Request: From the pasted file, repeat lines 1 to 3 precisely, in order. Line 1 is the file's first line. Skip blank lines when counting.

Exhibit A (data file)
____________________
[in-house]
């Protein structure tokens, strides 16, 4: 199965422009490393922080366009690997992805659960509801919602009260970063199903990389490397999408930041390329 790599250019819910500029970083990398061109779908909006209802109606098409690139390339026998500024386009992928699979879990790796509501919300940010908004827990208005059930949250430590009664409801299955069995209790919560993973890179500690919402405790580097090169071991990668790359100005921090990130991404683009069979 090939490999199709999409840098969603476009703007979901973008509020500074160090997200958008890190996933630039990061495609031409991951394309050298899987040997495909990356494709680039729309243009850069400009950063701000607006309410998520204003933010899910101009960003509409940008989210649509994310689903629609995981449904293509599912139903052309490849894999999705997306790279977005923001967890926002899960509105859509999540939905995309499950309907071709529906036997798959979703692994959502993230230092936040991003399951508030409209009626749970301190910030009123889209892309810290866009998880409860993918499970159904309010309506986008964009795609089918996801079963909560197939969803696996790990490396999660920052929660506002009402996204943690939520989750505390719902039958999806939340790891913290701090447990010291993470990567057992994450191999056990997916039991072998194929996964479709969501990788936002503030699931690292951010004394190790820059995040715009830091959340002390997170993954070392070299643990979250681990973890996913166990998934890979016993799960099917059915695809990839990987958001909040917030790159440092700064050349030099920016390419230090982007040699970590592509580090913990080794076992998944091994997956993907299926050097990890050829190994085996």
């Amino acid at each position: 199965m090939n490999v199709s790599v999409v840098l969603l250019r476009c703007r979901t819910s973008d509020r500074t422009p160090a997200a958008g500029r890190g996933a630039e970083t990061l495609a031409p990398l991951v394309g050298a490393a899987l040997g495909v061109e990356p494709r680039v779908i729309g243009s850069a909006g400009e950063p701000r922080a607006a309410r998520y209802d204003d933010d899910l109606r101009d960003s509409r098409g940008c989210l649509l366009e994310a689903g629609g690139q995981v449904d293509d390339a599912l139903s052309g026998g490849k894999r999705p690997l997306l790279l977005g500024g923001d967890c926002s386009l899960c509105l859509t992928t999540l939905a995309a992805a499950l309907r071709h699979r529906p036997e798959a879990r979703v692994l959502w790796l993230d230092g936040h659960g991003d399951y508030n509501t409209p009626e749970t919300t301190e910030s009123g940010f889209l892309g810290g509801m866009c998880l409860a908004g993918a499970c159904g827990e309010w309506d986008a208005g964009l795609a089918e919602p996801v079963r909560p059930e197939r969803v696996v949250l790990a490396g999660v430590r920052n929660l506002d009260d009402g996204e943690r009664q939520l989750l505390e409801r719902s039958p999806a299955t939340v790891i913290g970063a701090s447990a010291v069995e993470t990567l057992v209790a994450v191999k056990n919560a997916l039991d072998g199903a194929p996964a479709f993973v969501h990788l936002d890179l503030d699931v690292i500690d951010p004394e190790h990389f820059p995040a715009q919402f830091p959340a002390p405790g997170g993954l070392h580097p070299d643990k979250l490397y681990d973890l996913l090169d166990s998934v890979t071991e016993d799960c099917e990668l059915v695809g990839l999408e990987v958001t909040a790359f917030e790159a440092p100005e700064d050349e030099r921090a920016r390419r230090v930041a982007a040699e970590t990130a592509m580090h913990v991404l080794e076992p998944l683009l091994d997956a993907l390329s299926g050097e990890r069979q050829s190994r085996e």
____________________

[in-house]
């Protein structure tokens, strides 16, 4: 199965422009490393922080366009690997992805659960509801919602009260970063199903990389490397999408930041390329 790599250019819910500029970083990398061109779908909006209802109606098409690139390339026998500024386009992928699979879990790796509501919300940010908004827990208005059930949250430590009664409801299955069995209790919560993973890179500690919402405790580097090169071991990668790359100005921090990130991404683009069979 090939490999199709999409840098969603476009703007979901973008509020500074160090997200958008890190996933630039990061495609031409991951394309050298899987040997495909990356494709680039729309243009850069400009950063701000607006309410998520204003933010899910101009960003509409940008989210649509994310689903629609995981449904293509599912139903052309490849894999999705997306790279977005923001967890926002899960509105859509999540939905995309499950309907071709529906036997798959979703692994959502993230230092936040991003399951508030409209009626749970301190910030009123889209892309810290866009998880409860993918499970159904309010309506986008964009795609089918996801079963909560197939969803696996790990490396999660920052929660506002009402996204943690939520989750505390719902039958999806939340790891913290701090447990010291993470990567057992994450191999056990997916039991072998194929996964479709969501990788936002503030699931690292951010004394190790820059995040715009830091959340002390997170993954070392070299643990979250681990973890996913166990998934890979016993799960099917059915695809990839990987958001909040917030790159440092700064050349030099920016390419230090982007040699970590592509580090913990080794076992998944091994997956993907299926050097990890050829190994085996």
């Amino acid at each position: 199965m090939n490999v199709s790599v999409v840098l969603l250019r476009c703007r979901t819910s973008d509020r500074t422009p160090a997200a958008g500029r890190g996933a630039e970083t990061l495609a031409p990398l991951v394309g050298a490393a899987l040997g495909v061109e990356p494709r680039v779908i729309g243009s850069a909006g400009e950063p701000r922080a607006a309410r998520y209802d204003d933010d899910l109606r101009d960003s509409r098409g940008c989210l649509l366009e994310a689903g629609g690139q995981v449904d293509d390339a599912l139903s052309g026998g490849k894999r999705p690997l997306l790279l977005g500024g923001d967890c926002s386009l899960c509105l859509t992928t999540l939905a995309a992805a499950l309907r071709h699979r529906p036997e798959a879990r979703v692994l959502w790796l993230d230092g936040h659960g991003d399951y508030n509501t409209p009626e749970t919300t301190e910030s009123g940010f889209l892309g810290g509801m866009c998880l409860a908004g993918a499970c159904g827990e309010w309506d986008a208005g964009l795609a089918e919602p996801v079963r909560p059930e197939r969803v696996v949250l790990a490396g999660v430590r920052n929660l506002d009260d009402g996204e943690r009664q939520l989750l505390e409801r719902s039958p999806a299955t939340v790891i913290g970063a701090s447990a010291v069995e993470t990567l057992v209790a994450v191999k056990n919560a997916l039991d072998g199903a194929p996964a479709f993973v969501h990788l936002d890179l503030d699931v690292i500690d951010p004394e190790h990389f820059p995040a715009q919402f830091p959340a002390p405790g997170g993954l070392h580097p070299d643990k979250l490397y681990d973890l996913l090169d166990s998934v890979t071991e016993d799960c099917e990668l059915v695809g990839l999408e990987v958001t909040a790359f917030e790159a440092p100005e700064d050349e030099r921090a920016r390419r230090v930041a982007a040699e970590t990130a592509m580090h913990v991404l080794e076992p998944l683009l091994d997956a993907l390329s299926g050097e990890r069979q050829s190994r085996e």